Pride and Shame: Key Components of a Culturally Universal Status Management System


We apply recent adaptationist theories about the emotions “pride” and “shame” to the domain of hierarchical status and test the hypothesis that pride and shame are distinct components of a culturally universal status-management system. Using an international dataset containing ratings of the status impacts of 240 personal characteristics within 14 nations (N=2751), we found that (i) the status impacts of personal characteristics were strongly intercorrelated across nations (rs=0.79–0.98); (ii) American’s (N=222) forecasts of the pride or shame they would experience if they exhibited those same personal characteristics closely tracked the status impacts across nations (|rs|=0.74–0.98); and (iii) pride differentially tracked status gains, while shame differentially tracked status losses. These findings provide strong supporting evidence for the existence of a universal grammar of status criteria, and suggest that pride and shame are key components of a culturally universal status management system.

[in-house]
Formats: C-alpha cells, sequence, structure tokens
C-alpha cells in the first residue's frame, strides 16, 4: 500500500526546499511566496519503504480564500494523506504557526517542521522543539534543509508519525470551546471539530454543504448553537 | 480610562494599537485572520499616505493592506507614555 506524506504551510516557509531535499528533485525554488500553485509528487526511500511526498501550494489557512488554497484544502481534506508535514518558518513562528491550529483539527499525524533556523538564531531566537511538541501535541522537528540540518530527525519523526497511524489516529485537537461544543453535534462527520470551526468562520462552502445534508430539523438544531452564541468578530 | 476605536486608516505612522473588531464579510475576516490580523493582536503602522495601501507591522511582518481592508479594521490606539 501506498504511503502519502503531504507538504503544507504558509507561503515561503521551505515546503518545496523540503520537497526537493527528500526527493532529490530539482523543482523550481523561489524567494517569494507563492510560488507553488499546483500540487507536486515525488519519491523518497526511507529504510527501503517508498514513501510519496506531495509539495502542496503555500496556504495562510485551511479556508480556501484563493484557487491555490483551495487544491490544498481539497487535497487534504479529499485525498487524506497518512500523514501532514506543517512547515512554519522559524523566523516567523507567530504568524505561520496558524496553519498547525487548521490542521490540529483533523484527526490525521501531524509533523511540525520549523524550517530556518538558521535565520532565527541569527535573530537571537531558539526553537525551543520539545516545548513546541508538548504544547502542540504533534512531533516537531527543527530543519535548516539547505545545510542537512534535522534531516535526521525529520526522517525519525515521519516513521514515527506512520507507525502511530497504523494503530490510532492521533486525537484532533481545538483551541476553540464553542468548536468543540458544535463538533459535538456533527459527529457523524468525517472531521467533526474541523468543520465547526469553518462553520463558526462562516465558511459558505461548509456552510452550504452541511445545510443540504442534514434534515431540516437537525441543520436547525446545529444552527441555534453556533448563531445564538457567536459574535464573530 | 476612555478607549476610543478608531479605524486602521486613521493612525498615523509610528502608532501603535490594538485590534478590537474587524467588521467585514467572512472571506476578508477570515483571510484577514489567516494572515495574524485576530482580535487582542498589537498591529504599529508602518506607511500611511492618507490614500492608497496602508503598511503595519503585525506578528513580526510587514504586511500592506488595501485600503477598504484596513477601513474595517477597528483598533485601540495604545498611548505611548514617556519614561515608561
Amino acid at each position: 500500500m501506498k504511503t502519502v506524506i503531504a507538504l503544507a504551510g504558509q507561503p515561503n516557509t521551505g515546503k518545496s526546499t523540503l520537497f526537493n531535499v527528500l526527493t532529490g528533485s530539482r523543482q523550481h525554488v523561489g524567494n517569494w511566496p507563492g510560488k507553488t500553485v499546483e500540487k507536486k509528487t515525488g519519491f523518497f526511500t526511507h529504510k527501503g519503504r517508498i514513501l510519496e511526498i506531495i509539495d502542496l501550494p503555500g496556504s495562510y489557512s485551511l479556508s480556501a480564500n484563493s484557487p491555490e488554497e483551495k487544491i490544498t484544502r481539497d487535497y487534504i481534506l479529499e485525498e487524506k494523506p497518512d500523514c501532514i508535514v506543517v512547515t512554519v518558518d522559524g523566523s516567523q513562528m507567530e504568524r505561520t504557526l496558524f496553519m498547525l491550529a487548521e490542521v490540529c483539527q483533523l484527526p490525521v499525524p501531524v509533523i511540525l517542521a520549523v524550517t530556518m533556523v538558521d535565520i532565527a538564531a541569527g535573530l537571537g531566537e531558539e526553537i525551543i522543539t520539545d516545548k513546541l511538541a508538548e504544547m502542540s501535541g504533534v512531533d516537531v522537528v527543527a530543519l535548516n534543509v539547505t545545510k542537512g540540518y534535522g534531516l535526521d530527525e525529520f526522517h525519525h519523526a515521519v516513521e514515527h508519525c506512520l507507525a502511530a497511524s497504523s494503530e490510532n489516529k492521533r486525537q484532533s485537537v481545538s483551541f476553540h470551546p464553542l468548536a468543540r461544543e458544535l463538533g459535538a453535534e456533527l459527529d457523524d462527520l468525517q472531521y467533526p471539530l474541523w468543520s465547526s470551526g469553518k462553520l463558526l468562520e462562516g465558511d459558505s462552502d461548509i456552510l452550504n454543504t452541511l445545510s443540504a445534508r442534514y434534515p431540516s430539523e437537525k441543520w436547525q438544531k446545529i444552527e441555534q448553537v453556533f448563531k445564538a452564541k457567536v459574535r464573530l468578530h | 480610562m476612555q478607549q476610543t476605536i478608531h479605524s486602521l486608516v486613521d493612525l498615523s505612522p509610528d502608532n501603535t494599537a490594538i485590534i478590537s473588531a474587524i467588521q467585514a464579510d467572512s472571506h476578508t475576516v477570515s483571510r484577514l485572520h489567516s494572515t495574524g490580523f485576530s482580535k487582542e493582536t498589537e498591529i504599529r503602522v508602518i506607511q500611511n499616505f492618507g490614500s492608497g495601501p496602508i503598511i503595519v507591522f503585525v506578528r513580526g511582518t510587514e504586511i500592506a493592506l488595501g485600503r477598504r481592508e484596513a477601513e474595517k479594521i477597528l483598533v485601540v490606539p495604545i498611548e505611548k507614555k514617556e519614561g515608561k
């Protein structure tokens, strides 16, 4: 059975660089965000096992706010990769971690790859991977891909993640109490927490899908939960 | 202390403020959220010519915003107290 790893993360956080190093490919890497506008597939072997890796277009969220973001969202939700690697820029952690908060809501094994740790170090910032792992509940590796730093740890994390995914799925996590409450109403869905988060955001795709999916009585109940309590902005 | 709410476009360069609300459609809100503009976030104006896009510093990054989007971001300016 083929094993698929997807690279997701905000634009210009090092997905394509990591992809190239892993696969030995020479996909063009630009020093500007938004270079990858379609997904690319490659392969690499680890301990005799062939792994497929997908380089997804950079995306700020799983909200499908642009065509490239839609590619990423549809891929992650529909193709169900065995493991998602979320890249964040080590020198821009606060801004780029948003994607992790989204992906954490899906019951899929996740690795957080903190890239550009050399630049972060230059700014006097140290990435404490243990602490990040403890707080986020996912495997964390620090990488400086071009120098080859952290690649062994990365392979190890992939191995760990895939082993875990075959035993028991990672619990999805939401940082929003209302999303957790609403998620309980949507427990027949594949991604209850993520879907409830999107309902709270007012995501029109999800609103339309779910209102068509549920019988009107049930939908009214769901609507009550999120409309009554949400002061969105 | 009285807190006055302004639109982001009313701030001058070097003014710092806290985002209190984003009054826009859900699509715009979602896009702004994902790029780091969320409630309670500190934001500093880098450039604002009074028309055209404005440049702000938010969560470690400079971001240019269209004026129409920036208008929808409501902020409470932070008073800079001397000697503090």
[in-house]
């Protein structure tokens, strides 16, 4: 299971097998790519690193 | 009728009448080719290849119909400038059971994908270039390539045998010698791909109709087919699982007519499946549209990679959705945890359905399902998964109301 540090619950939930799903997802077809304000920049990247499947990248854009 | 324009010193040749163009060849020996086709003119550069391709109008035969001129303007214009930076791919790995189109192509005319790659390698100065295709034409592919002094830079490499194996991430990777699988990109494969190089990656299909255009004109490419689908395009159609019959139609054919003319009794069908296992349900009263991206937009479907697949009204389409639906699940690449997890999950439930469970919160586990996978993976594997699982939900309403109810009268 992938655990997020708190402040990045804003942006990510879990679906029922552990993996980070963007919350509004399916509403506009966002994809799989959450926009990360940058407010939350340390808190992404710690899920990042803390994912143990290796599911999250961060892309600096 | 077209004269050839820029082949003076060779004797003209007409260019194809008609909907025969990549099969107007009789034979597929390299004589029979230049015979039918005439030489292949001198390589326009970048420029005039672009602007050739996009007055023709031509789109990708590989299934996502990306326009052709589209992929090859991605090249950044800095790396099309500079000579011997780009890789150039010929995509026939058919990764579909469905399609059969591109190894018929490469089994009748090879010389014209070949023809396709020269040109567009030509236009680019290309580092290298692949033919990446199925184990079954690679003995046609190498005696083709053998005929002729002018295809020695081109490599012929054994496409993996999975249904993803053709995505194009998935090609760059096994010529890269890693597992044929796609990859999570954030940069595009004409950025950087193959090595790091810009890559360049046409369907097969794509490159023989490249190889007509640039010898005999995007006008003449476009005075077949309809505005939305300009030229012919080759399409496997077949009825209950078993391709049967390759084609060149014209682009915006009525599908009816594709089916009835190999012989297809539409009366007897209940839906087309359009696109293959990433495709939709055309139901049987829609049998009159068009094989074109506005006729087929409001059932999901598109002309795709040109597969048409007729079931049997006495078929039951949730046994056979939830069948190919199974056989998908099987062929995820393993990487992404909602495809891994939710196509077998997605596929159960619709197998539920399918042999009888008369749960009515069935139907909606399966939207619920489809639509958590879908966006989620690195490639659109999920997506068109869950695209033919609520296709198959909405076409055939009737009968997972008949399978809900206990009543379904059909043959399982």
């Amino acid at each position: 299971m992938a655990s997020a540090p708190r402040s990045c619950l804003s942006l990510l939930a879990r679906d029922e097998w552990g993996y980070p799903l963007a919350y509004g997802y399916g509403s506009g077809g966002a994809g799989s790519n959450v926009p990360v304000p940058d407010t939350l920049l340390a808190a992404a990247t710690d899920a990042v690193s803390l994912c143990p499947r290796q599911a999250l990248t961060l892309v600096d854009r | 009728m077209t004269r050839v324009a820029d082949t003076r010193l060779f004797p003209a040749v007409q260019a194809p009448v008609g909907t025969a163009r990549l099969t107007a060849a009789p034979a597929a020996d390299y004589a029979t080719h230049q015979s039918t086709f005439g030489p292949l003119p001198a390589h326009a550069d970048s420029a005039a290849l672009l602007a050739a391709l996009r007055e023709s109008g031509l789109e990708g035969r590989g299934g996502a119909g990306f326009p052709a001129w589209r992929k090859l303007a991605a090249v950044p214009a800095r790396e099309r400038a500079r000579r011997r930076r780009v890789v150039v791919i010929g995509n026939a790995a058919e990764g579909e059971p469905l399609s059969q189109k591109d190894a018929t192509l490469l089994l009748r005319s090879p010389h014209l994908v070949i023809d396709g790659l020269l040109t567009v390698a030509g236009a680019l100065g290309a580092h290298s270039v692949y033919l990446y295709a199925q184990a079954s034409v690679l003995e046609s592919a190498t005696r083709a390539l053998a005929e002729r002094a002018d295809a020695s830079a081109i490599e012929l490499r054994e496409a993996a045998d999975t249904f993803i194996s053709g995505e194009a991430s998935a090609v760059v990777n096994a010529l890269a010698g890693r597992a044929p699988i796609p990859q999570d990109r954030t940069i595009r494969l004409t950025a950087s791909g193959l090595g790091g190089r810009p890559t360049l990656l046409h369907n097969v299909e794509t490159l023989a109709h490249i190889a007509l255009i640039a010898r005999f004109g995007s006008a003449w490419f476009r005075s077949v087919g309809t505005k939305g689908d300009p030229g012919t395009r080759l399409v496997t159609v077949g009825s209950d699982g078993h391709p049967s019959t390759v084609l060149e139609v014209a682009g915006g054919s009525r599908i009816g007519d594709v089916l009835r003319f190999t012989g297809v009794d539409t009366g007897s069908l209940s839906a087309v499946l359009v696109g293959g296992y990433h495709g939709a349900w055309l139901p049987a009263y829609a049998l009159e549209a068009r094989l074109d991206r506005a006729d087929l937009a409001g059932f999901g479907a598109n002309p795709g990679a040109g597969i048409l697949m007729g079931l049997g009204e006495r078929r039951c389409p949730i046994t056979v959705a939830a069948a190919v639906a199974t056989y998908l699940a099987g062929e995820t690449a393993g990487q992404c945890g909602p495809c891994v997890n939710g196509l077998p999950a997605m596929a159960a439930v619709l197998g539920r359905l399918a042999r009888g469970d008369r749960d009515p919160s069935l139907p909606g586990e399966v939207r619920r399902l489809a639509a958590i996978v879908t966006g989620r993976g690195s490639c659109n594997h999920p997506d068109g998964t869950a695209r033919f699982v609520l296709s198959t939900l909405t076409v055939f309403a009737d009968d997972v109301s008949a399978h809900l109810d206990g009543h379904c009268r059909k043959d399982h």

In Evolution and Human Behavior (E&HB).